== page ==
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Conclusion

Do You Need A New Hard Drive With Your Windows 7 Upgrade?
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This little experiment certainly is a bit unorthodox, as it looks at exemplifying the benefits of replacing an old high-capacity hard drive by a modern model in light of drastically lower $/GB figures and a potential upgrade to Windows 7.

From a hard drive performance standpoint, the new 7K2000 Deskstar is naturally superior to its predecessor, offering twice the throughput, greatly improved I/O performance, and faster application benchmark results. At the same time, power consumption dropped by up to 15%, allowing the 7K2000 to deliver significantly optimized power efficiency, expressed in performance per watt. It even runs a bit cooler. We will follow up with a detailed roundup on all 2TB hard drives soon, as well.

From a system standpoint, the new drive doesn’t alter power consumption very much; we’re talking about differences of a few watts. However, the 7K2000 manages to clearly reduce the time required to boot and also accelerates hibernation and shutdown times. The faster Deskstar 7K2000 dominates the performance comparison on our three year old Core 2 Duo system. While it brings significant advantages to PCMark Vantage, it shows only small benefits on SYSmark 2007. Still, benefits are there, and an investment into a large hard drive can be considered more long-term than some other components, even if the performance impact might be less.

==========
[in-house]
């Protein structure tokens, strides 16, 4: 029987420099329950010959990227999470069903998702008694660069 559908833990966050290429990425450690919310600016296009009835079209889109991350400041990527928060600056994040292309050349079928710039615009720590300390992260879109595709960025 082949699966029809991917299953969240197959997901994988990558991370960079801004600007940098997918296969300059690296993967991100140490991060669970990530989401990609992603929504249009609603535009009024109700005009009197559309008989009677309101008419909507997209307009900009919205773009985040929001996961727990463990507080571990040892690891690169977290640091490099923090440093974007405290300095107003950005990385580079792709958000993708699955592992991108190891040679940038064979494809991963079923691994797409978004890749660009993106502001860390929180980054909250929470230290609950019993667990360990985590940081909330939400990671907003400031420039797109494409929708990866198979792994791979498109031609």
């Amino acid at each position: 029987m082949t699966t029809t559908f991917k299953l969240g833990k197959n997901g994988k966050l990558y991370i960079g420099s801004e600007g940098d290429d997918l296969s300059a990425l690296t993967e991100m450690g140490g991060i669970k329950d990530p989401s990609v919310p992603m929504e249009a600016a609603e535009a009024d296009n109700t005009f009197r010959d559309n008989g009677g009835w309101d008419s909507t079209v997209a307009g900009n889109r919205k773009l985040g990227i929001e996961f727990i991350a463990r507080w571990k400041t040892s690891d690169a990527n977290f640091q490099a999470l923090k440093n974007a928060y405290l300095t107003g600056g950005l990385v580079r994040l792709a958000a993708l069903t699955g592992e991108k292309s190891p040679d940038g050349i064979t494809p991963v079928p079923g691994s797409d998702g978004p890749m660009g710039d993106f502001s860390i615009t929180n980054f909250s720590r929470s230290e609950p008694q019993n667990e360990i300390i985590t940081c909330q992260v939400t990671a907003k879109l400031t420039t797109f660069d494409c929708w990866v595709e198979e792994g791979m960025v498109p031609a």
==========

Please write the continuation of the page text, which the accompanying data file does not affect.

Not least of all, there’s the Windows 7 upgrade you may be considering. Be advised that Windows 7 runs better than Vista but not necessarily smoother than Windows XP. Our SYSmark 2007 testing reveals that Windows 7 delivers lower overall performance than the same machine running Windows XP. In this light, it would make a lot of sense to provide some more storage horsepower for a new system, especially given affordable hard drive costs and attractive capacities.

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